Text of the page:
AuthorTrotman, Kenneth Neil.
Nuclear weapons -- Testing -- Environmental aspects -- New Mexico -- Socorro Region.
Soils -- Chlorine content.
Committee ChairDavis, Stanley N.
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PublisherThe University of Arizona.
RightsCopyright © is held by the author. Digital access to this material is made possible by the University Libraries, University of Arizona. Further transmission, reproduction or presentation (such as public display or performance) of protected items is prohibited except with permission of the author.
AbstractThermonuclear bomb testing in the 1950's and 1960's produced a significant amount of chlorine-36 (C1-36). This anthropogenic C1-36 pulse has been proposed as a tool in dating ground water and as an environmental tracer. The feasibility of bomb C1-36 as a hydrologic tool in the unsaturated zone was studied. Soil samples were collected from a vertical auger hole drilled to 5 m near Socorro, New Mexico. A distinct C1-36 pulse was located at 1.125 m depth indicating a mean vertical moisture velocity of 4.5 cm/yr. The calculated mean seepage rate of 2.8 mm/yr indicates only 1.2% of the annual rainfall percolates to 1 meter. Below 2 m depth the C1-36/C1 ratio is relatively constant, averaging 717 x 10⁻¹⁵ and represents the prebomb production rate of subsurface and cosmogenic C1-36. Total bomb C1-36 fallout in the soil profile was 7.4 x 10¹¹ C1-36 atoms/m². The author feels C1-36 will be a useful tool in recharge studies of the unsaturated zone.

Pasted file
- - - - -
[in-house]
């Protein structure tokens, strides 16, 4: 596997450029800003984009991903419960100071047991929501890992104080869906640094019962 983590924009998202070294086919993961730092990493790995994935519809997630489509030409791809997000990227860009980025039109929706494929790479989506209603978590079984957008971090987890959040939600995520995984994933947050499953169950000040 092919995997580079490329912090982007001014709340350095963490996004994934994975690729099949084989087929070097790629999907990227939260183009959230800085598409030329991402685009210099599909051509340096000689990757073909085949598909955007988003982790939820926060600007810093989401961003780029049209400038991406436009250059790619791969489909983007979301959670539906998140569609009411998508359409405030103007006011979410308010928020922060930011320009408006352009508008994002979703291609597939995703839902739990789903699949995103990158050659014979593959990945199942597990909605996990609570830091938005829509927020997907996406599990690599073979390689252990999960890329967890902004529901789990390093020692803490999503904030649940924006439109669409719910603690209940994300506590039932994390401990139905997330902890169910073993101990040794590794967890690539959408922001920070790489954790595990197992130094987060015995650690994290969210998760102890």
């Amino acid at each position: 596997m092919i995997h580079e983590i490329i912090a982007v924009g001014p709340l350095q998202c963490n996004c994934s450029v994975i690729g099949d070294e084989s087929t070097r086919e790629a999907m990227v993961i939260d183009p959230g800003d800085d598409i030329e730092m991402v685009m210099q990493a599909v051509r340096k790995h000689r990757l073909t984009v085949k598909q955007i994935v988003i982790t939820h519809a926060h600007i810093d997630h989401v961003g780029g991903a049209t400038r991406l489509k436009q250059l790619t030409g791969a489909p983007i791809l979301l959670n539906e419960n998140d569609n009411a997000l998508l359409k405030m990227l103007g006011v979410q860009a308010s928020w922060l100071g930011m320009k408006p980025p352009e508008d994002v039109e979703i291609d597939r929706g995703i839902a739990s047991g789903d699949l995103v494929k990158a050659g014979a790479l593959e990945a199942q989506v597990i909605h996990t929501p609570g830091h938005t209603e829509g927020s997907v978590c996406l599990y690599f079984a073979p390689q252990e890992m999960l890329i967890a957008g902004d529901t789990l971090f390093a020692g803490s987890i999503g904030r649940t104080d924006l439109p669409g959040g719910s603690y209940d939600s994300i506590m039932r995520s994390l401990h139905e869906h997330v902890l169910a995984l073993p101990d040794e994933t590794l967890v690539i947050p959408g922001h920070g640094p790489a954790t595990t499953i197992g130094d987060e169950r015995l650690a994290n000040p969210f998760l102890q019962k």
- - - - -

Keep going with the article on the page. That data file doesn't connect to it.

Degree ProgramHydrology and Water Resources